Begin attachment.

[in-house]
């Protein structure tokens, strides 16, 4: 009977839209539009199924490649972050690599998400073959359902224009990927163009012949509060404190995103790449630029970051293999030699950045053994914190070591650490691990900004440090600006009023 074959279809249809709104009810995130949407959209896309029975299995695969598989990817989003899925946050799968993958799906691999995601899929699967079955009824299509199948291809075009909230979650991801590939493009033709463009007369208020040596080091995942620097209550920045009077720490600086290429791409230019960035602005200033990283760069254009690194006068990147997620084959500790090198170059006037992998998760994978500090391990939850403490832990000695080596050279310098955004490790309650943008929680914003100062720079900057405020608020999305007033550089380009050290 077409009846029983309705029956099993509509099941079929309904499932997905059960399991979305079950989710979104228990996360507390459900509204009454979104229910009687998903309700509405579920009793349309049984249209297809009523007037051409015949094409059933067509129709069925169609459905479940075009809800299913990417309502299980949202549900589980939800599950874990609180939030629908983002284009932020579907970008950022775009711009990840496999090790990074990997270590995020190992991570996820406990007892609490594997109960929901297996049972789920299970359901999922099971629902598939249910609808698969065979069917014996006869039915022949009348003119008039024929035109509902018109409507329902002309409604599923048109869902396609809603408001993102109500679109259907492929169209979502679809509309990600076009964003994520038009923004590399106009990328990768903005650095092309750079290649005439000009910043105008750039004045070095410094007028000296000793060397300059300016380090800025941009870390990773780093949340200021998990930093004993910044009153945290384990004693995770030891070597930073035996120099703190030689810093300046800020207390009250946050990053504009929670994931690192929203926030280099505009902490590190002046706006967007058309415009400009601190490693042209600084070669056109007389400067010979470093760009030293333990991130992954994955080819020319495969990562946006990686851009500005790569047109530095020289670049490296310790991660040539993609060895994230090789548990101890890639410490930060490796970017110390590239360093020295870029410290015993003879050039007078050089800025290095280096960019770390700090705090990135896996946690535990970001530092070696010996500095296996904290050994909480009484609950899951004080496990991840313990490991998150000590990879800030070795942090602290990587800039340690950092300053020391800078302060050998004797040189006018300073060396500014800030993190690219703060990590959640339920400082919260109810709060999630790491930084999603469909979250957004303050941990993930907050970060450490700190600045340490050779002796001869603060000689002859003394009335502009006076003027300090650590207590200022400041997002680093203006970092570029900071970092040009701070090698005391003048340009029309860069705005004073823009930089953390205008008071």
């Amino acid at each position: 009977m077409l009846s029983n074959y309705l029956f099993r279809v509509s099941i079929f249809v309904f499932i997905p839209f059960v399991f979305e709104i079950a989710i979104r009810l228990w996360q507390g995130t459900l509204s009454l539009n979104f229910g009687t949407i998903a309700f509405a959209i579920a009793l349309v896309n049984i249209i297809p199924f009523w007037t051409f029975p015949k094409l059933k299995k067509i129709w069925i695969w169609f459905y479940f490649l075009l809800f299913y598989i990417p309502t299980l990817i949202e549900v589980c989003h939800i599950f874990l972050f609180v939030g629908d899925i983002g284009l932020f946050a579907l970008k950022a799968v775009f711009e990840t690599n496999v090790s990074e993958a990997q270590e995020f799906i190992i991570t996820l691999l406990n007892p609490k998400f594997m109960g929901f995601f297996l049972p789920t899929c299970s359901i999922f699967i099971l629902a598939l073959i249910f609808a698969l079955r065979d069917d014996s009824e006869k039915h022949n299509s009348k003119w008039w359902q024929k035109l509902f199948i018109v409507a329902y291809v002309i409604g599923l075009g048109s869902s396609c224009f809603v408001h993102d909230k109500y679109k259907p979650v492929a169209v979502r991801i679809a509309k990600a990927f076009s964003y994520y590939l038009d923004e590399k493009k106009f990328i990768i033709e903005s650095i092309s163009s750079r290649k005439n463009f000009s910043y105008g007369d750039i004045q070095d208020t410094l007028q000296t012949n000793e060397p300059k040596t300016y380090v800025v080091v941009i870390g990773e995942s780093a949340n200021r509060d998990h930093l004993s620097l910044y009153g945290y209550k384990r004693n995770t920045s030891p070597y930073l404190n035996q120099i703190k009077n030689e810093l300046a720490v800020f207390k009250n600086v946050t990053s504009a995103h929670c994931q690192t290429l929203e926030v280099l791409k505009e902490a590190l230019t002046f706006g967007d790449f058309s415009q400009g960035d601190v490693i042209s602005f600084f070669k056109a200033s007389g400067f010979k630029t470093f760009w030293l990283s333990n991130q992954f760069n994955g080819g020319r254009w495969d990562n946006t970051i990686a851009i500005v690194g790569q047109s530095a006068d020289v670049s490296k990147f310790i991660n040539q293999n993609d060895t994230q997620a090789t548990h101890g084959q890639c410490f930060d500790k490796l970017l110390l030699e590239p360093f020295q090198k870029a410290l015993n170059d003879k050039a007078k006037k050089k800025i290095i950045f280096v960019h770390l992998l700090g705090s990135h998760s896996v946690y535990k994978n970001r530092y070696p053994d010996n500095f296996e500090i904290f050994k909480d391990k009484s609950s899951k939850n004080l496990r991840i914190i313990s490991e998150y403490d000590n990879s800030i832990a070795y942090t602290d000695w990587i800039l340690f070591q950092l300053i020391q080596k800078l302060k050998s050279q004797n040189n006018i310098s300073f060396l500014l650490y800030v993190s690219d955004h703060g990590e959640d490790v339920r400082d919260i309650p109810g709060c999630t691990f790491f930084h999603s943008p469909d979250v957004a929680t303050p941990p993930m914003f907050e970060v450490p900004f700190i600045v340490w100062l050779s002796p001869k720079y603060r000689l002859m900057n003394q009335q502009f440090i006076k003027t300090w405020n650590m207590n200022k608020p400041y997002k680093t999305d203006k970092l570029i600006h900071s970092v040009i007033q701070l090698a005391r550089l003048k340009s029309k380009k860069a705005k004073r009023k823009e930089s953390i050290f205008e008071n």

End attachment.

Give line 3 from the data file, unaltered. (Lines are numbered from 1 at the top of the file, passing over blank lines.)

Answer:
């Amino acid at each position: 009977m077409l009846s029983n074959y309705l029956f099993r279809v509509s099941i079929f249809v309904f499932i997905p839209f059960v399991f979305e709104i079950a989710i979104r009810l228990w996360q507390g995130t459900l509204s009454l539009n979104f229910g009687t949407i998903a309700f509405a959209i579920a009793l349309v896309n049984i249209i297809p199924f009523w007037t051409f029975p015949k094409l059933k299995k067509i129709w069925i695969w169609f459905y479940f490649l075009l809800f299913y598989i990417p309502t299980l990817i949202e549900v589980c989003h939800i599950f874990l972050f609180v939030g629908d899925i983002g284009l932020f946050a579907l970008k950022a799968v775009f711009e990840t690599n496999v090790s990074e993958a990997q270590e995020f799906i190992i991570t996820l691999l406990n007892p609490k998400f594997m109960g929901f995601f297996l049972p789920t899929c299970s359901i999922f699967i099971l629902a598939l073959i249910f609808a698969l079955r065979d069917d014996s009824e006869k039915h022949n299509s009348k003119w008039w359902q024929k035109l509902f199948i018109v409507a329902y291809v002309i409604g599923l075009g048109s869902s396609c224009f809603v408001h993102d909230k109500y679109k259907p979650v492929a169209v979502r991801i679809a509309k990600a990927f076009s964003y994520y590939l038009d923004e590399k493009k106009f990328i990768i033709e903005s650095i092309s163009s750079r290649k005439n463009f000009s910043y105008g007369d750039i004045q070095d208020t410094l007028q000296t012949n000793e060397p300059k040596t300016y380090v800025v080091v941009i870390g990773e995942s780093a949340n200021r509060d998990h930093l004993s620097l910044y009153g945290y209550k384990r004693n995770t920045s030891p070597y930073l404190n035996q120099i703190k009077n030689e810093l300046a720490v800020f207390k009250n600086v946050t990053s504009a995103h929670c994931q690192t290429l929203e926030v280099l791409k505009e902490a590190l230019t002046f706006g967007d790449f058309s415009q400009g960035d601190v490693i042209s602005f600084f070669k056109a200033s007389g400067f010979k630029t470093f760009w030293l990283s333990n991130q992954f760069n994955g080819g020319r254009w495969d990562n946006t970051i990686a851009i500005v690194g790569q047109s530095a006068d020289v670049s490296k990147f310790i991660n040539q293999n993609d060895t994230q997620a090789t548990h101890g084959q890639c410490f930060d500790k490796l970017l110390l030699e590239p360093f020295q090198k870029a410290l015993n170059d003879k050039a007078k006037k050089k800025i290095i950045f280096v960019h770390l992998l700090g705090s990135h998760s896996v946690y535990k994978n970001r530092y070696p053994d010996n500095f296996e500090i904290f050994k909480d391990k009484s609950s899951k939850n004080l496990r991840i914190i313990s490991e998150y403490d000590n990879s800030i832990a070795y942090t602290d000695w990587i800039l340690f070591q950092l300053i020391q080596k800078l302060k050998s050279q004797n040189n006018i310098s300073f060396l500014l650490y800030v993190s690219d955004h703060g990590e959640d490790v339920r400082d919260i309650p109810g709060c999630t691990f790491f930084h999603s943008p469909d979250v957004a929680t303050p941990p993930m914003f907050e970060v450490p900004f700190i600045v340490w100062l050779s002796p001869k720079y603060r000689l002859m900057n003394q009335q502009f440090i006076k003027t300090w405020n650590m207590n200022k608020p400041y997002k680093t999305d203006k970092l570029i600006h900071s970092v040009i007033q701070l090698a005391r550089l003048k340009s029309k380009k860069a705005k004073r009023k823009e930089s953390i050290f205008e008071n």